We live in a unique time in our society: Cameras are everywhere, but we can still see them. Ten years ago, cameras were much rarer than they are today. Ten years from now, they’ll be so small, you won’t even notice them.
If universal surveillance were the answer, lots of us would have moved to the former East Germany. If surveillance cameras were the answer, camera-happy London, with something like 500,000 of them at a cost of $700 million, would be the safest city on the planet.
We didn’t, and it isn’t, because surveillance and surveillance cameras don’t make us safer. The money spent on cameras in London, and in cities across America, could be much better spent on actual policing.
Contains a nice example of how this enables optimistic concurrency control. If you’re not clear on why you need to care about all this, follow the links in Choosing Consistency for background info, especially on the CAP theorem.
Stanley Kaplan graduated No. 2 in his class at City College, and won the school’s Award for Excellence in Natural Sciences. He wanted to be a doctor, and he applied to five medical schools, confident that he would be accepted. To his shock, he was rejected by every single one. Medical schools did not take public colleges like City College seriously. More important, in the forties there was a limit to how many Jews they were willing to accept. “The term meritocracy—or success based on merit rather than heritage, wealth, or social status?wasn?t even coined yet,” Kaplan writes, “and the methods of selecting students based on talent, not privilege, were still evolving.”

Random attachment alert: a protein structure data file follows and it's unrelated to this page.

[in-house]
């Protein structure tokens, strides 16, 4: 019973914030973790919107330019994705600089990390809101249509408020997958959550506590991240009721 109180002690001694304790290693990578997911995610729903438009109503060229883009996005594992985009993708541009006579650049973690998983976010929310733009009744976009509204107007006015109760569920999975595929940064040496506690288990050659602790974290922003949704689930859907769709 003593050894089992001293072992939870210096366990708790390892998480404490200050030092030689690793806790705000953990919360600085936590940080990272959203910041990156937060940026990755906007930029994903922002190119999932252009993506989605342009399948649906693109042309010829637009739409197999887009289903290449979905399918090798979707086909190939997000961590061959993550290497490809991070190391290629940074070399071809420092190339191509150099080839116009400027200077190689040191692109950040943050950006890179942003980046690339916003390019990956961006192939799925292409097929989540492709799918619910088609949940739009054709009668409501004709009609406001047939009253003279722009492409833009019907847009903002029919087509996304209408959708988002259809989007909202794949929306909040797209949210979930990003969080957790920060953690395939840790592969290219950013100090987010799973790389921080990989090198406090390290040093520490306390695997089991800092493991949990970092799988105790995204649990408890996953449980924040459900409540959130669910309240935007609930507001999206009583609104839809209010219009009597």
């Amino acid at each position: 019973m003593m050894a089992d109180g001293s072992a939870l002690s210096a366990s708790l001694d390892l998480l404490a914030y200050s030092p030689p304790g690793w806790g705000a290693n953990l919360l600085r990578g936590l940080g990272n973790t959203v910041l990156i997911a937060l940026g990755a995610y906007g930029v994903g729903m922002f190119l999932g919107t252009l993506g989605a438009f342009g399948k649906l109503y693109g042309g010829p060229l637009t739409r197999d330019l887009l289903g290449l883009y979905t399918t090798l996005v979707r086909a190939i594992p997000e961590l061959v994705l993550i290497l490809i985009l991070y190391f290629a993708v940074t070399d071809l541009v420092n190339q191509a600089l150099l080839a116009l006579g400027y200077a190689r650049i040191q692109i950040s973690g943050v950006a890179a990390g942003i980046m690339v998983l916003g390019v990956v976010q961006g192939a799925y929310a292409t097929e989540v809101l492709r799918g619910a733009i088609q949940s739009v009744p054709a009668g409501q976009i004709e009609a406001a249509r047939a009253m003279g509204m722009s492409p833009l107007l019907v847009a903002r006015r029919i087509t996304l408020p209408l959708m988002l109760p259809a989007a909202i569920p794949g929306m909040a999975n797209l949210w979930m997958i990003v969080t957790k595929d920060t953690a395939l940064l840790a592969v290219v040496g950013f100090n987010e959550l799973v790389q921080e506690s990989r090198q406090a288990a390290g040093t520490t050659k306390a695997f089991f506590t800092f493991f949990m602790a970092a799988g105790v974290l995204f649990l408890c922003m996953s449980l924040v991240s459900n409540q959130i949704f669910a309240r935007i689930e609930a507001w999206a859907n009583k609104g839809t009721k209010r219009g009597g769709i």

That’s why Stanley Kaplan was always pained by those who thought that what went on in his basement was somehow subversive. He loved the S.A.T. He thought that the test gave people like him the best chance of overcoming discrimination. As he saw it, he was simply giving the middle-class students of Brooklyn the same shot at a bright future that their counterparts in the private schools of Manhattan had. In 1983, after years of hostility, the College Board invited him to speak at its annual convention. It was one of the highlights of Kaplan’s life. “Never, in my wildest dreams,” he began, “did I ever think I’d be speaking to you here today.”